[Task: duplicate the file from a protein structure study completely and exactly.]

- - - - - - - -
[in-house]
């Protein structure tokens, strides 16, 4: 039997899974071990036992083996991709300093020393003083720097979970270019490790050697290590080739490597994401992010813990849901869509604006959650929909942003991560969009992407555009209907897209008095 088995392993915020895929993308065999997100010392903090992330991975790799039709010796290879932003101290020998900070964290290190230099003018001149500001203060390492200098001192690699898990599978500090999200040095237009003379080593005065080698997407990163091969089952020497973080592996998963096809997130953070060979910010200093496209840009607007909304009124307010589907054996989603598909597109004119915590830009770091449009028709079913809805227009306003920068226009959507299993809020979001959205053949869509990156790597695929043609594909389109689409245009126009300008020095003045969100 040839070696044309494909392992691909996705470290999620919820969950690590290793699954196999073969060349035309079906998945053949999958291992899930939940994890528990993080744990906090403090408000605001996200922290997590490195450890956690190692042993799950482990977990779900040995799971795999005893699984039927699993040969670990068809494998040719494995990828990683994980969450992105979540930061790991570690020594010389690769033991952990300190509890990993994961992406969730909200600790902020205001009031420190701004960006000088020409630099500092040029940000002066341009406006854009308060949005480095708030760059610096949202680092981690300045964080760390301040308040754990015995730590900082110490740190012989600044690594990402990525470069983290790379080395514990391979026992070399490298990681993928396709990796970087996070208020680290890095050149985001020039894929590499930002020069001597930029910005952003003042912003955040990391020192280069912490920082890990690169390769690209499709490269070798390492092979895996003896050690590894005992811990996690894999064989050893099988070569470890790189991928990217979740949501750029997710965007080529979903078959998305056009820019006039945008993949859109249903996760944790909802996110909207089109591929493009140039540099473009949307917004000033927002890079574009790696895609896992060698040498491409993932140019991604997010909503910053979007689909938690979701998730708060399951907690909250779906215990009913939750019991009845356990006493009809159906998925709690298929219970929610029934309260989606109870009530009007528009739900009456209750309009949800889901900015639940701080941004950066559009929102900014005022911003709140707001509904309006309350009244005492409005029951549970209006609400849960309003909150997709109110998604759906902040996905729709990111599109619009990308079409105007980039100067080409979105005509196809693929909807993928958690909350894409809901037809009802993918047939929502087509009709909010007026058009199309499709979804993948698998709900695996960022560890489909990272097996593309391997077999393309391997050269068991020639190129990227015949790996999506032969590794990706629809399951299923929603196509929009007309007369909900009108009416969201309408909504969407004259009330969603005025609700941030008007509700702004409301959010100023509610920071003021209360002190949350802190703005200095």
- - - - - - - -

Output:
[in-house]
């Protein structure tokens, strides 16, 4: 039997899974071990036992083996991709300093020393003083720097979970270019490790050697290590080739490597994401992010813990849901869509604006959650929909942003991560969009992407555009209907897209008095 088995392993915020895929993308065999997100010392903090992330991975790799039709010796290879932003101290020998900070964290290190230099003018001149500001203060390492200098001192690699898990599978500090999200040095237009003379080593005065080698997407990163091969089952020497973080592996998963096809997130953070060979910010200093496209840009607007909304009124307010589907054996989603598909597109004119915590830009770091449009028709079913809805227009306003920068226009959507299993809020979001959205053949869509990156790597695929043609594909389109689409245009126009300008020095003045969100 040839070696044309494909392992691909996705470290999620919820969950690590290793699954196999073969060349035309079906998945053949999958291992899930939940994890528990993080744990906090403090408000605001996200922290997590490195450890956690190692042993799950482990977990779900040995799971795999005893699984039927699993040969670990068809494998040719494995990828990683994980969450992105979540930061790991570690020594010389690769033991952990300190509890990993994961992406969730909200600790902020205001009031420190701004960006000088020409630099500092040029940000002066341009406006854009308060949005480095708030760059610096949202680092981690300045964080760390301040308040754990015995730590900082110490740190012989600044690594990402990525470069983290790379080395514990391979026992070399490298990681993928396709990796970087996070208020680290890095050149985001020039894929590499930002020069001597930029910005952003003042912003955040990391020192280069912490920082890990690169390769690209499709490269070798390492092979895996003896050690590894005992811990996690894999064989050893099988070569470890790189991928990217979740949501750029997710965007080529979903078959998305056009820019006039945008993949859109249903996760944790909802996110909207089109591929493009140039540099473009949307917004000033927002890079574009790696895609896992060698040498491409993932140019991604997010909503910053979007689909938690979701998730708060399951907690909250779906215990009913939750019991009845356990006493009809159906998925709690298929219970929610029934309260989606109870009530009007528009739900009456209750309009949800889901900015639940701080941004950066559009929102900014005022911003709140707001509904309006309350009244005492409005029951549970209006609400849960309003909150997709109110998604759906902040996905729709990111599109619009990308079409105007980039100067080409979105005509196809693929909807993928958690909350894409809901037809009802993918047939929502087509009709909010007026058009199309499709979804993948698998709900695996960022560890489909990272097996593309391997077999393309391997050269068991020639190129990227015949790996999506032969590794990706629809399951299923929603196509929009007309007369909900009108009416969201309408909504969407004259009330969603005025609700941030008007509700702004409301959010100023509610920071003021209360002190949350802190703005200095």